Wednesday, June 7

First bird testing positive for West Nile virus found in DeWitt County     Send a link to a friend

[JUNE 7, 2006]  SPRINGFIELD -- Dr. Eric E. Whitaker, state public health director, announced Tuesday that a crow collected by the DeWitt-Piatt Bi-County Health Department has been confirmed as the first positive West Nile virus bird in Illinois this year.

The Illinois Department of Public Health was notified by the DeWitt-Piatt Bi-County Health Department of the findings as part of routine surveillance for West Nile virus. The positive crow was collected on May 31 in Farmer City.

"This crow is more evidence of West Nile virus activity in the state," Whitaker said. "So far this year we've seen positive test results for the virus in mosquitoes in northern and southern Illinois, and now this bird in central Illinois. This should serve as a reminder to people to take precautions against mosquito bites."

The best way to prevent West Nile disease or any other mosquito-borne illness is to reduce the number of mosquitoes around your home and take personal precautions to avoid mosquito bites. Precautions include the following:

  • Avoid being outdoors when mosquitoes are most active, especially between dusk and dawn. Use prevention methods whenever mosquitoes are present.

  • When outdoors, wear shoes and socks, long pants and a long-sleeved shirt, and apply insect repellent that includes DEET, picaridin or oil of lemon eucalyptus, following the instructions on the label. Consult a physician before using repellents on infants.

  • Make sure doors and windows have tight-fitting screens. Repair or replace screens that have tears or other openings. Try to keep doors and windows shut, especially at night.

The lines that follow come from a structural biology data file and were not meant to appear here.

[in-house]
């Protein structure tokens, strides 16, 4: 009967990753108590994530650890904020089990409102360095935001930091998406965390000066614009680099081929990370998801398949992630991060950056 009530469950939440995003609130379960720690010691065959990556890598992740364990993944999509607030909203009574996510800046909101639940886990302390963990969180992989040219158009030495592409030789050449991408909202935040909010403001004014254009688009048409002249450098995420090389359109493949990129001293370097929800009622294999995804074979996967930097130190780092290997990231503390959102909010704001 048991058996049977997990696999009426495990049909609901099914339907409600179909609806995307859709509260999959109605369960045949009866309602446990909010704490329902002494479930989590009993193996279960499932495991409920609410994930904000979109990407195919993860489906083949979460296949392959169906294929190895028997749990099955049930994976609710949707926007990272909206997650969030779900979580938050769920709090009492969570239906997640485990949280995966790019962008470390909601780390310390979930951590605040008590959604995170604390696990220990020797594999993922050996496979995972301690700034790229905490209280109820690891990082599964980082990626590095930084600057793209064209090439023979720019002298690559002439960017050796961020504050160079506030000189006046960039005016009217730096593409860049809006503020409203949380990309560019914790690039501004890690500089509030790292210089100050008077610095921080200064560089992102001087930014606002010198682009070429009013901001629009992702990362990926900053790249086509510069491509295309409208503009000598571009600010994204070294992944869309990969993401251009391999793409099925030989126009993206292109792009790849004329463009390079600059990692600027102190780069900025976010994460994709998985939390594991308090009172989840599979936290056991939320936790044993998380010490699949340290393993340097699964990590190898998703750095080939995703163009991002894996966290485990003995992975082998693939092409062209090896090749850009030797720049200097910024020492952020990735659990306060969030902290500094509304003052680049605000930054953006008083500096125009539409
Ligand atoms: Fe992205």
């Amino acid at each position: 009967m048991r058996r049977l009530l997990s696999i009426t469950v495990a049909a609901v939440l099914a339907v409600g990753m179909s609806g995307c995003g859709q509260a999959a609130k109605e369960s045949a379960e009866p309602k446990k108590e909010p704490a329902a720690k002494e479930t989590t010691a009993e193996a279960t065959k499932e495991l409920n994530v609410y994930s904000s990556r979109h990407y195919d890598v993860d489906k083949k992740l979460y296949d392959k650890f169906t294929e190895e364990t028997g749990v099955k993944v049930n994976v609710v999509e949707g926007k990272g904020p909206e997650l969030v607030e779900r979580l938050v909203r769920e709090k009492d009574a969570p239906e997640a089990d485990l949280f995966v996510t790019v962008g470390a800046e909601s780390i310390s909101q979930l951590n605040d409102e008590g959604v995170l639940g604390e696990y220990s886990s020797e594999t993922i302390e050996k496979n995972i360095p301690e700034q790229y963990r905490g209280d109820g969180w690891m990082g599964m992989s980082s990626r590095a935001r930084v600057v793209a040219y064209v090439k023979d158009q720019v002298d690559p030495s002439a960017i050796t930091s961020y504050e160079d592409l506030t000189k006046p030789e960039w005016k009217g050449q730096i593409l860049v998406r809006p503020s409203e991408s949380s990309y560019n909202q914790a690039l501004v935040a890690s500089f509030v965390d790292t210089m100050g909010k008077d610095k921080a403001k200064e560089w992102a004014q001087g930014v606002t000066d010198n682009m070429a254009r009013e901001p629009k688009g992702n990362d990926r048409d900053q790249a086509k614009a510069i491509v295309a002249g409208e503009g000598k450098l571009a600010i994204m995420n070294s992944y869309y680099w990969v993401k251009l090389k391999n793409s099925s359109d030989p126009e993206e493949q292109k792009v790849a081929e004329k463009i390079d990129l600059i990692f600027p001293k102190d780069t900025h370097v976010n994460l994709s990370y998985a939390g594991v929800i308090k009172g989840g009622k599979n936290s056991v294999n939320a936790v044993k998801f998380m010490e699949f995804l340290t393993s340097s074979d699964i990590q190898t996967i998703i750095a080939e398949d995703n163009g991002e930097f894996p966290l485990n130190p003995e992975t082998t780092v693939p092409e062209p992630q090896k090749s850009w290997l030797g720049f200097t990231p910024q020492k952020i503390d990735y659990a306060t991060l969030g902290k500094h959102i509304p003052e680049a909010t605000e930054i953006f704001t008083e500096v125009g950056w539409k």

• Eliminate all sources of standing water that can support mosquito breeding, including water in birdbaths, ponds, flowerpots, wading pools, old tires and any other receptacles.

  • In communities where there are organized mosquito control programs, contact your municipal government to report areas of stagnant water in roadside ditches, flooded yards and similar locations that may produce mosquitoes.

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Last year, 57 of the state's 102 counties were found to have a West Nile-positive bird, mosquito, horse or human case. A total of 252 human cases of West Nile disease, including 12 deaths, were reported last year in Illinois.

Surveillance for West Nile virus in Illinois began May 1 and includes laboratory tests on mosquitoes, dead crows, blue jays and robins, and the testing of sick horses and humans with symptoms like West Nile disease. Citizens who observe a sick or dying crow, blue jay or robin should contact their local health department, which will determine if the bird is to be picked up for testing.

West Nile virus is transmitted through the bite of a mosquito that has picked up the virus by feeding on an infected bird. Most people with the virus have no clinical symptoms of illness, but some may become ill three to 14 days after the bite of an infected mosquito. The first human case in Illinois is not usually reported until July or later.

Only about two people out of 10 who are bitten by an infected mosquito will experience any illness. Illness from West Nile is usually mild and includes fever, headache and body aches, but serious illness, such as encephalitis and meningitis, and death are possible. People older than 50 years of age have a highest risk of severe disease.

Additional information about West Nile virus is available at (866) 369-9710 Monday through Friday between 8 a.m. and 5 p.m. and at

[Illinois Department of Public Health news release]


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